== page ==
Temperature Color Dependence

Some years ago a researcher by the name of Brian Viets published a paper showing the effects temperature had on melanin in leopard geckos during egg incubation. Basically he proved that at low temps (80F range) clutch mates had more black pigment laid down in the skin during incubation than those incubated at the 90F range. (a chapter on this subject can be found in THE LEOPARD GECKO MANUAL.)

Over my years of daily work with these geckos (prior to the appearance of the first amelanistic albinos) I noticed, like many fellow breeders, that high yellow males tended to be more colorful than high yellow females, which totally agreed with Viets' findings. It does not take too much thought to then carry this finding to the next level and ask yourself if all other skin pigments could be effected by temperature in leopard geckos. My findings strongly suggest this is true.

When the color black became absent, as in the new amelanistic albino lines, it was much easier to conduct a study on the other skin pigments. Pictured below are two clutch mates. The photos speak volumes by themselves. I have repeated this temperature test on over 200 clutch mates and 100% of the findings were the same. In this case the parents were tangerine albinos.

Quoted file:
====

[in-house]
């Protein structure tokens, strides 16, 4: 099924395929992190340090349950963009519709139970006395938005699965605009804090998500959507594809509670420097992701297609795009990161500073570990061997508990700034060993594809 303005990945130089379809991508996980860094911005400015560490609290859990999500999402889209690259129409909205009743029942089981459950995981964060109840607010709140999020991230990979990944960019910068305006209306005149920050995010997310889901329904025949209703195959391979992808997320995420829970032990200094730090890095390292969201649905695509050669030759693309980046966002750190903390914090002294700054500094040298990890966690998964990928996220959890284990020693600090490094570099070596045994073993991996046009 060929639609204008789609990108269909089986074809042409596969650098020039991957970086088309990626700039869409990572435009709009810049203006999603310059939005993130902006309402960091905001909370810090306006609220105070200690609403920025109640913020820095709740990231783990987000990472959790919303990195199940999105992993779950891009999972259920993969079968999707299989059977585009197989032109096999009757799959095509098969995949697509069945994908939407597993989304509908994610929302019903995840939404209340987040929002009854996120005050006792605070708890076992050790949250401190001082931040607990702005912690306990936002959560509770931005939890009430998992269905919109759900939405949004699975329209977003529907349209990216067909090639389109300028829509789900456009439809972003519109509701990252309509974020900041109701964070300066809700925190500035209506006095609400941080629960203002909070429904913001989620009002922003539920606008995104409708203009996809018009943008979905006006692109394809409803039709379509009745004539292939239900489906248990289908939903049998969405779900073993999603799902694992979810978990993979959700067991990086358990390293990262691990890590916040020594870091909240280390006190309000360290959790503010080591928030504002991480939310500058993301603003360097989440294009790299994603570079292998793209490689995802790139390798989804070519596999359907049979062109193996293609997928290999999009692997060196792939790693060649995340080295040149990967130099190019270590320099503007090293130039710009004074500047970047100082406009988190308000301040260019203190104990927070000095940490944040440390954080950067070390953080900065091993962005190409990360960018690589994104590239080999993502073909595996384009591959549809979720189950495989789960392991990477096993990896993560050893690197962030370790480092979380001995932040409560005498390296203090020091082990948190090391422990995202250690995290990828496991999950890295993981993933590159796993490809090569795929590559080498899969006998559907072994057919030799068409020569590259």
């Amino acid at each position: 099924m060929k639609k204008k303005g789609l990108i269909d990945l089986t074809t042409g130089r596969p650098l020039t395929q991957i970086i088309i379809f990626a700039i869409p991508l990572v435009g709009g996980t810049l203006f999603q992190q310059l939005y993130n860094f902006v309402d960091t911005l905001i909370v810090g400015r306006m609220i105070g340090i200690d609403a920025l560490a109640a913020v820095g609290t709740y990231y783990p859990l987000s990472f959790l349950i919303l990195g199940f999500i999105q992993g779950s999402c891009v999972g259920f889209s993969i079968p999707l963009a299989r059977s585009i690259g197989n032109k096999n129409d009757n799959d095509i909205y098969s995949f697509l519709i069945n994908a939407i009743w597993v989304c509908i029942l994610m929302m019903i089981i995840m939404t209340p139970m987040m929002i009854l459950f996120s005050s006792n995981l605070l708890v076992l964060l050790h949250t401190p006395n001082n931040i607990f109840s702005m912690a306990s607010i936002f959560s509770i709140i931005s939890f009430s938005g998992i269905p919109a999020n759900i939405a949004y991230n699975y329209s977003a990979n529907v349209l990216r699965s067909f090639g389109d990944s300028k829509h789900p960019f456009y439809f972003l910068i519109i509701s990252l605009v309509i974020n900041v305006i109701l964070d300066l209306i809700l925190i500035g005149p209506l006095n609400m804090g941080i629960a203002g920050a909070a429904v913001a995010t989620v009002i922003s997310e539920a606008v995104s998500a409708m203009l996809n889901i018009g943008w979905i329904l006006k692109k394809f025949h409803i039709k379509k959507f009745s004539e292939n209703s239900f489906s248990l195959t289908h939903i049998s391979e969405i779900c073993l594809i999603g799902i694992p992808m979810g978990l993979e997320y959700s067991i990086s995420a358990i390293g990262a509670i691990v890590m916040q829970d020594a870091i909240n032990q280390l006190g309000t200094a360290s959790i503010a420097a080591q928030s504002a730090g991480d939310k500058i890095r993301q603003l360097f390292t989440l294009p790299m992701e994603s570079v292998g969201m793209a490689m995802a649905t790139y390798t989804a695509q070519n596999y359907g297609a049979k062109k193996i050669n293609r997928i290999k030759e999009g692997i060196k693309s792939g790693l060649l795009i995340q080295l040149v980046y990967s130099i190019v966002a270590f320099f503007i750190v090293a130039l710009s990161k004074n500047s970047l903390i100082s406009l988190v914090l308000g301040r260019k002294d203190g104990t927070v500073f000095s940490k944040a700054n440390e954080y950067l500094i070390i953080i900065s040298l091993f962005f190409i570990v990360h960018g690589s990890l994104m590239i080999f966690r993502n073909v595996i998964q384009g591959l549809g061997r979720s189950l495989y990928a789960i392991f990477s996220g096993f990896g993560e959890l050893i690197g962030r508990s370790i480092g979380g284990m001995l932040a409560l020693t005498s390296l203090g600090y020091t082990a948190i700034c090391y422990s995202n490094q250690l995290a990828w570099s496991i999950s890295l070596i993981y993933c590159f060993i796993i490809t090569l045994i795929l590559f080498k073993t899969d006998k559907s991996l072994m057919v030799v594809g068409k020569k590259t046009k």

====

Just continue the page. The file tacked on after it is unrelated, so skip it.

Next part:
In the gallery below, the female albino hatchling on the left was incubated at 80F for 62 days. Her clutch mate brother was incubated at 90F for 34 days.

To the right of the images is the same two siblings at 7 months of age.

My tests show that the lower the incubation temperature the more the darker pigments are laid down in the skin. Hence the brown pigment displayed in all albino leopard gecko lines is the result of temperature and not genetics, which explains how some breeders have all "pretty" albinos and some do not. These results now give the breeder a great advantage to get the best possible offspring from their projects.

In the near future, I will be posting photos of albinos that have changed color from light to dark after hatching due to exposure to temperatures below 84F even as adults. This is a phenomena unique to leopard geckos. Keeping your albinos with a 90F hot spot all the time will prevent this migration of pigment in their skin.

All other information regarding this subject is on my Temperature Color Dependence FAQ page.

United States - GTS